If your ear canal is very swollen, your doctor may suggest inserting an ear wick into your ear. This can only be done by a specialist. An ear wick is a small sponge pad. Once its in your ear, it can be soaked with an antibiotic solution. This allows drops to fall deep into your ear. The wick is usually left in place for at least a couple of days. Generally, your doctor or nurse will remove it but it may fall out on its own.
Treatment Of Ear Canal Infection
Removal of infected debris from the ear canal and dry ear precautions
Ear drops containing white vinegar and corticosteroids
Sometimes ear drops containing antibiotics
Rarely antibiotics taken by mouth
To treat ear canal infection due to any cause, a doctor first removes the infected debris from the canal with suction or dry cotton wipes. After the ear canal is cleared, hearing often returns to normal.
Usually, a person with mild ear canal infection is given ear drops containing white vinegar and drops containing a corticosteroid such as hydrocortisone or dexamethasone to use several times a day for up to a week. White vinegar is helpful because bacteria do not grow as well once the normal acidity of the ear canal is restored.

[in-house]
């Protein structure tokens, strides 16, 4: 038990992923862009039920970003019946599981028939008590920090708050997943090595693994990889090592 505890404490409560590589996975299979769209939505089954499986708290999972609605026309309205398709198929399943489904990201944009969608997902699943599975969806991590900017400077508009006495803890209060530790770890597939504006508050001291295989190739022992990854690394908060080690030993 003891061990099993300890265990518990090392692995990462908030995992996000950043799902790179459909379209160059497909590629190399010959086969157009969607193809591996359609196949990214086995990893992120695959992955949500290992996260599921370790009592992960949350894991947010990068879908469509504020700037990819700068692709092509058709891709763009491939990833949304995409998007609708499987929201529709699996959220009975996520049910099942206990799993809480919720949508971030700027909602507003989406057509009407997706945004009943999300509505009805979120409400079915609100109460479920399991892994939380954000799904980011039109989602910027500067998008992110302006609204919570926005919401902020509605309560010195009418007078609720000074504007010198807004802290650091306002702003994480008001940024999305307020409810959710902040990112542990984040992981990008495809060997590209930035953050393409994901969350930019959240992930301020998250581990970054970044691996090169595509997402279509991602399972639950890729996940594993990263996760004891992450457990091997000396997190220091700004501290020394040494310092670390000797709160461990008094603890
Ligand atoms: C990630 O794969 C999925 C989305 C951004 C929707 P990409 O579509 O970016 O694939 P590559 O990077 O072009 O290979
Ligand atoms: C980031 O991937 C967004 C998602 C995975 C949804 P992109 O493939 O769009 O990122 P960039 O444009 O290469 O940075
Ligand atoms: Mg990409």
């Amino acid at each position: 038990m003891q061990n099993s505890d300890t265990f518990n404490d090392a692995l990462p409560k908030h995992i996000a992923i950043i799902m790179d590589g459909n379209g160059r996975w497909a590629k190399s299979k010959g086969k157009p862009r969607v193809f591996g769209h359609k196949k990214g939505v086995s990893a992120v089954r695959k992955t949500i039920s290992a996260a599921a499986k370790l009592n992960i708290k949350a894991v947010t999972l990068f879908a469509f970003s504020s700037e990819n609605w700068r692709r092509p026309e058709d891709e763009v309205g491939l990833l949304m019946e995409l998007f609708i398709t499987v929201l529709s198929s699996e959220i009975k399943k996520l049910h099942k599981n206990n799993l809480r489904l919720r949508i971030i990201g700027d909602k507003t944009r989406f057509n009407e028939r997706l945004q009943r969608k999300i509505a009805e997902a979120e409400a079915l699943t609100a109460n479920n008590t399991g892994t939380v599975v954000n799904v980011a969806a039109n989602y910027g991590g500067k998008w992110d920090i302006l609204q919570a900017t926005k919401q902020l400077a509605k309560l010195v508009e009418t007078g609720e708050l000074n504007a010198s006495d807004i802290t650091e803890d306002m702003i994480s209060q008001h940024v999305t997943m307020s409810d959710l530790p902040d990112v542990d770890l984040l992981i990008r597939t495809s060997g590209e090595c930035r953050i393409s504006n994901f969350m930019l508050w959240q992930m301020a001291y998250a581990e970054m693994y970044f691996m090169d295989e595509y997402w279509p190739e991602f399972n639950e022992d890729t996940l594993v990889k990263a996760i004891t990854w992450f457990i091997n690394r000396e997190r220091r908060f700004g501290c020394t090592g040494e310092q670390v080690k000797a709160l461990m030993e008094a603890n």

With moderate or severe infection, antibiotic ear drops also are prescribed. If the ear canal is very swollen, a doctor inserts a small wick into the ear canal to allow the antibiotic/corticosteroid ear drops to penetrate. The wick is left in place for 24 to 72 hours, after which time the swelling may have gone down enough to allow the drops to go directly into the ear canal.
People who have severe acute external otitis may need to take antibiotics by mouth, such as cephalexin or ciprofloxacin.
Pain relievers such as acetaminophen or ibuprofen may help reduce pain for the first 24 to 48 hours, until the inflammation begins to subside.